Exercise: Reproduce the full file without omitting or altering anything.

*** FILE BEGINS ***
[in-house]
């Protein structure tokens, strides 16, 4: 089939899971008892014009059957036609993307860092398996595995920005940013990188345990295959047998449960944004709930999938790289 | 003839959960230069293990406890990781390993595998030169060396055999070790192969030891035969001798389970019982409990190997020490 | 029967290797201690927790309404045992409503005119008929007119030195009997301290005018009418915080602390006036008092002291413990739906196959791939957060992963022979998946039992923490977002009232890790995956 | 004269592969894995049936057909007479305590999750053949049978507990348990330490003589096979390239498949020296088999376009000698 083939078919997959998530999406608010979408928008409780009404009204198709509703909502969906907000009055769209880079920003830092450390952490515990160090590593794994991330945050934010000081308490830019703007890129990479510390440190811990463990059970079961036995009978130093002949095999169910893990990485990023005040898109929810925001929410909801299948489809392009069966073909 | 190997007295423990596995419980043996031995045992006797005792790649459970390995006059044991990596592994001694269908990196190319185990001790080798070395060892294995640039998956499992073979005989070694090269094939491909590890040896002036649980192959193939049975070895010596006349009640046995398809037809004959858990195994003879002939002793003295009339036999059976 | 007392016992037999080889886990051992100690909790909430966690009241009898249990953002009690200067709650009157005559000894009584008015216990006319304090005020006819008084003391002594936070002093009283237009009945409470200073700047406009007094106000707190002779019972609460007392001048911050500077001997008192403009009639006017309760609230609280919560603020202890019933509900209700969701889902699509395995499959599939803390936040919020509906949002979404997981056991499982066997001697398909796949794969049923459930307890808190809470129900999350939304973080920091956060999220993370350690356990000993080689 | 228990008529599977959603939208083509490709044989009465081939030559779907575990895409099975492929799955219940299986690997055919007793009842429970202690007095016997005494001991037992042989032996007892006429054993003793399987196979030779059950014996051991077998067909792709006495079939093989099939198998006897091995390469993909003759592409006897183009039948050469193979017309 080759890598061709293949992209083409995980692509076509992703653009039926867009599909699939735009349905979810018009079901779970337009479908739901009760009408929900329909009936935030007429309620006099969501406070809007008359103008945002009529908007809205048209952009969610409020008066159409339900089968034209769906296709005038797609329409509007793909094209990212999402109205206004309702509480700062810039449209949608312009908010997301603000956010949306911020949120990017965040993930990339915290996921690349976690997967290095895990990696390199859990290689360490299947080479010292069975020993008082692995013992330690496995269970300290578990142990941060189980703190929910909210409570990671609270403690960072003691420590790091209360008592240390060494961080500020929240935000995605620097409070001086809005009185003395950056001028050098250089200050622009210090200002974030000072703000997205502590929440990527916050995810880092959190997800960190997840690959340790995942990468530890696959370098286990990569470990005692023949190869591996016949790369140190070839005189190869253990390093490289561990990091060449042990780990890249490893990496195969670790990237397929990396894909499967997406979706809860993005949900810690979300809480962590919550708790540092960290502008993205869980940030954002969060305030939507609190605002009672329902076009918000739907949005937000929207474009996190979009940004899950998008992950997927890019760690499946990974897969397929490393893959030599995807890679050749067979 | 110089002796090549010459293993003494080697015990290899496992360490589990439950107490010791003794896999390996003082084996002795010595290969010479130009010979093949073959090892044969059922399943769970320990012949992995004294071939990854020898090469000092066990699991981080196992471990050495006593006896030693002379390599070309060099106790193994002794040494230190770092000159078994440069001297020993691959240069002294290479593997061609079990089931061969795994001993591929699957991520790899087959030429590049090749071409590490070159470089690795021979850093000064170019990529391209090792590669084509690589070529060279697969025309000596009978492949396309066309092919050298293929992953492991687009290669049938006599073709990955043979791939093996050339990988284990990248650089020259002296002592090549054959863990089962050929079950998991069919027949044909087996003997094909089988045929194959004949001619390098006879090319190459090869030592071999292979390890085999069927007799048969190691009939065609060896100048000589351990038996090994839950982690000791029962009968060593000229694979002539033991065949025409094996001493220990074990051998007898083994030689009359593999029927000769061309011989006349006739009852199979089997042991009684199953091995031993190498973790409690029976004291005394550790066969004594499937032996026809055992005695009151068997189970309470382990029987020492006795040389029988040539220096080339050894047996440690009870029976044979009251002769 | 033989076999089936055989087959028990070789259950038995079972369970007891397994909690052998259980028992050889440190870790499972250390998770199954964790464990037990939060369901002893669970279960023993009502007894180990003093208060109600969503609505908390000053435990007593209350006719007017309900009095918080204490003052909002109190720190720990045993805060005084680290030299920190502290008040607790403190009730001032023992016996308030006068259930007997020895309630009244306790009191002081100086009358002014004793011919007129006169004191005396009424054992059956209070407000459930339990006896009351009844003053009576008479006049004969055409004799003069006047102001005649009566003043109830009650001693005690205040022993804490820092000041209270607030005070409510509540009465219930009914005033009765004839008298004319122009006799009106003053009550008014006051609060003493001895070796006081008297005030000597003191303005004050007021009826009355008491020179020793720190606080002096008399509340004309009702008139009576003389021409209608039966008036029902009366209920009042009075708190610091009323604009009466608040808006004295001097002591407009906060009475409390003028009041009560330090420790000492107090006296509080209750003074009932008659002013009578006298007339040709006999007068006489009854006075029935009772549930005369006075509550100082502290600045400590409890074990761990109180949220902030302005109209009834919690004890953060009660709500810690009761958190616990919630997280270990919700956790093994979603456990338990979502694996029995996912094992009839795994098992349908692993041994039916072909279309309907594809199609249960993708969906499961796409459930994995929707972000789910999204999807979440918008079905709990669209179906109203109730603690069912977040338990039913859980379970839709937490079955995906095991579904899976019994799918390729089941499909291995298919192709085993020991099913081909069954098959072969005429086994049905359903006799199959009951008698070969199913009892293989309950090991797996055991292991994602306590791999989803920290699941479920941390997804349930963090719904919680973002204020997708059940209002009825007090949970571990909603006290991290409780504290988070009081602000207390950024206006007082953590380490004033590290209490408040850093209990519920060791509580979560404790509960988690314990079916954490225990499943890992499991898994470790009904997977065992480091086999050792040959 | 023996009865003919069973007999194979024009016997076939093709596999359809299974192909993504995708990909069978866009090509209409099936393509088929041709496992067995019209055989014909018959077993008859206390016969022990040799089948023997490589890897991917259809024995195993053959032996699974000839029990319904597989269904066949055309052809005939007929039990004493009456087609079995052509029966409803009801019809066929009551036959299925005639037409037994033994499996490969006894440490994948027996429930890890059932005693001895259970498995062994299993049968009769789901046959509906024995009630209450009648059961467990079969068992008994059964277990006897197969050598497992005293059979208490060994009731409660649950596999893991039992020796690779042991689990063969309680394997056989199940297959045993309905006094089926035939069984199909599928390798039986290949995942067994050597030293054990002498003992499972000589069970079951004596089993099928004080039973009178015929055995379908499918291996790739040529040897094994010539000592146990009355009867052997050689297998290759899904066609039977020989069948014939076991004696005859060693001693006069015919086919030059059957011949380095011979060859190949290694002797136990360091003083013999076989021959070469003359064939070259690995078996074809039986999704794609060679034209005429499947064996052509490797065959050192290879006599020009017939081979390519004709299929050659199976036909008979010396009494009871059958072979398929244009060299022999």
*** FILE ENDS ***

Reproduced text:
[in-house]
């Protein structure tokens, strides 16, 4: 089939899971008892014009059957036609993307860092398996595995920005940013990188345990295959047998449960944004709930999938790289 | 003839959960230069293990406890990781390993595998030169060396055999070790192969030891035969001798389970019982409990190997020490 | 029967290797201690927790309404045992409503005119008929007119030195009997301290005018009418915080602390006036008092002291413990739906196959791939957060992963022979998946039992923490977002009232890790995956 | 004269592969894995049936057909007479305590999750053949049978507990348990330490003589096979390239498949020296088999376009000698 083939078919997959998530999406608010979408928008409780009404009204198709509703909502969906907000009055769209880079920003830092450390952490515990160090590593794994991330945050934010000081308490830019703007890129990479510390440190811990463990059970079961036995009978130093002949095999169910893990990485990023005040898109929810925001929410909801299948489809392009069966073909 | 190997007295423990596995419980043996031995045992006797005792790649459970390995006059044991990596592994001694269908990196190319185990001790080798070395060892294995640039998956499992073979005989070694090269094939491909590890040896002036649980192959193939049975070895010596006349009640046995398809037809004959858990195994003879002939002793003295009339036999059976 | 007392016992037999080889886990051992100690909790909430966690009241009898249990953002009690200067709650009157005559000894009584008015216990006319304090005020006819008084003391002594936070002093009283237009009945409470200073700047406009007094106000707190002779019972609460007392001048911050500077001997008192403009009639006017309760609230609280919560603020202890019933509900209700969701889902699509395995499959599939803390936040919020509906949002979404997981056991499982066997001697398909796949794969049923459930307890808190809470129900999350939304973080920091956060999220993370350690356990000993080689 | 228990008529599977959603939208083509490709044989009465081939030559779907575990895409099975492929799955219940299986690997055919007793009842429970202690007095016997005494001991037992042989032996007892006429054993003793399987196979030779059950014996051991077998067909792709006495079939093989099939198998006897091995390469993909003759592409006897183009039948050469193979017309 080759890598061709293949992209083409995980692509076509992703653009039926867009599909699939735009349905979810018009079901779970337009479908739901009760009408929900329909009936935030007429309620006099969501406070809007008359103008945002009529908007809205048209952009969610409020008066159409339900089968034209769906296709005038797609329409509007793909094209990212999402109205206004309702509480700062810039449209949608312009908010997301603000956010949306911020949120990017965040993930990339915290996921690349976690997967290095895990990696390199859990290689360490299947080479010292069975020993008082692995013992330690496995269970300290578990142990941060189980703190929910909210409570990671609270403690960072003691420590790091209360008592240390060494961080500020929240935000995605620097409070001086809005009185003395950056001028050098250089200050622009210090200002974030000072703000997205502590929440990527916050995810880092959190997800960190997840690959340790995942990468530890696959370098286990990569470990005692023949190869591996016949790369140190070839005189190869253990390093490289561990990091060449042990780990890249490893990496195969670790990237397929990396894909499967997406979706809860993005949900810690979300809480962590919550708790540092960290502008993205869980940030954002969060305030939507609190605002009672329902076009918000739907949005937000929207474009996190979009940004899950998008992950997927890019760690499946990974897969397929490393893959030599995807890679050749067979 | 110089002796090549010459293993003494080697015990290899496992360490589990439950107490010791003794896999390996003082084996002795010595290969010479130009010979093949073959090892044969059922399943769970320990012949992995004294071939990854020898090469000092066990699991981080196992471990050495006593006896030693002379390599070309060099106790193994002794040494230190770092000159078994440069001297020993691959240069002294290479593997061609079990089931061969795994001993591929699957991520790899087959030429590049090749071409590490070159470089690795021979850093000064170019990529391209090792590669084509690589070529060279697969025309000596009978492949396309066309092919050298293929992953492991687009290669049938006599073709990955043979791939093996050339990988284990990248650089020259002296002592090549054959863990089962050929079950998991069919027949044909087996003997094909089988045929194959004949001619390098006879090319190459090869030592071999292979390890085999069927007799048969190691009939065609060896100048000589351990038996090994839950982690000791029962009968060593000229694979002539033991065949025409094996001493220990074990051998007898083994030689009359593999029927000769061309011989006349006739009852199979089997042991009684199953091995031993190498973790409690029976004291005394550790066969004594499937032996026809055992005695009151068997189970309470382990029987020492006795040389029988040539220096080339050894047996440690009870029976044979009251002769 | 033989076999089936055989087959028990070789259950038995079972369970007891397994909690052998259980028992050889440190870790499972250390998770199954964790464990037990939060369901002893669970279960023993009502007894180990003093208060109600969503609505908390000053435990007593209350006719007017309900009095918080204490003052909002109190720190720990045993805060005084680290030299920190502290008040607790403190009730001032023992016996308030006068259930007997020895309630009244306790009191002081100086009358002014004793011919007129006169004191005396009424054992059956209070407000459930339990006896009351009844003053009576008479006049004969055409004799003069006047102001005649009566003043109830009650001693005690205040022993804490820092000041209270607030005070409510509540009465219930009914005033009765004839008298004319122009006799009106003053009550008014006051609060003493001895070796006081008297005030000597003191303005004050007021009826009355008491020179020793720190606080002096008399509340004309009702008139009576003389021409209608039966008036029902009366209920009042009075708190610091009323604009009466608040808006004295001097002591407009906060009475409390003028009041009560330090420790000492107090006296509080209750003074009932008659002013009578006298007339040709006999007068006489009854006075029935009772549930005369006075509550100082502290600045400590409890074990761990109180949220902030302005109209009834919690004890953060009660709500810690009761958190616990919630997280270990919700956790093994979603456990338990979502694996029995996912094992009839795994098992349908692993041994039916072909279309309907594809199609249960993708969906499961796409459930994995929707972000789910999204999807979440918008079905709990669209179906109203109730603690069912977040338990039913859980379970839709937490079955995906095991579904899976019994799918390729089941499909291995298919192709085993020991099913081909069954098959072969005429086994049905359903006799199959009951008698070969199913009892293989309950090991797996055991292991994602306590791999989803920290699941479920941390997804349930963090719904919680973002204020997708059940209002009825007090949970571990909603006290991290409780504290988070009081602000207390950024206006007082953590380490004033590290209490408040850093209990519920060791509580979560404790509960988690314990079916954490225990499943890992499991898994470790009904997977065992480091086999050792040959 | 023996009865003919069973007999194979024009016997076939093709596999359809299974192909993504995708990909069978866009090509209409099936393509088929041709496992067995019209055989014909018959077993008859206390016969022990040799089948023997490589890897991917259809024995195993053959032996699974000839029990319904597989269904066949055309052809005939007929039990004493009456087609079995052509029966409803009801019809066929009551036959299925005639037409037994033994499996490969006894440490994948027996429930890890059932005693001895259970498995062994299993049968009769789901046959509906024995009630209450009648059961467990079969068992008994059964277990006897197969050598497992005293059979208490060994009731409660649950596999893991039992020796690779042991689990063969309680394997056989199940297959045993309905006094089926035939069984199909599928390798039986290949995942067994050597030293054990002498003992499972000589069970079951004596089993099928004080039973009178015929055995379908499918291996790739040529040897094994010539000592146990009355009867052997050689297998290759899904066609039977020989069948014939076991004696005859060693001693006069015919086919030059059957011949380095011979060859190949290694002797136990360091003083013999076989021959070469003359064939070259690995078996074809039986999704794609060679034209005429499947064996052509490797065959050192290879006599020009017939081979390519004709299929050659199976036909008979010396009494009871059958072979398929244009060299022999």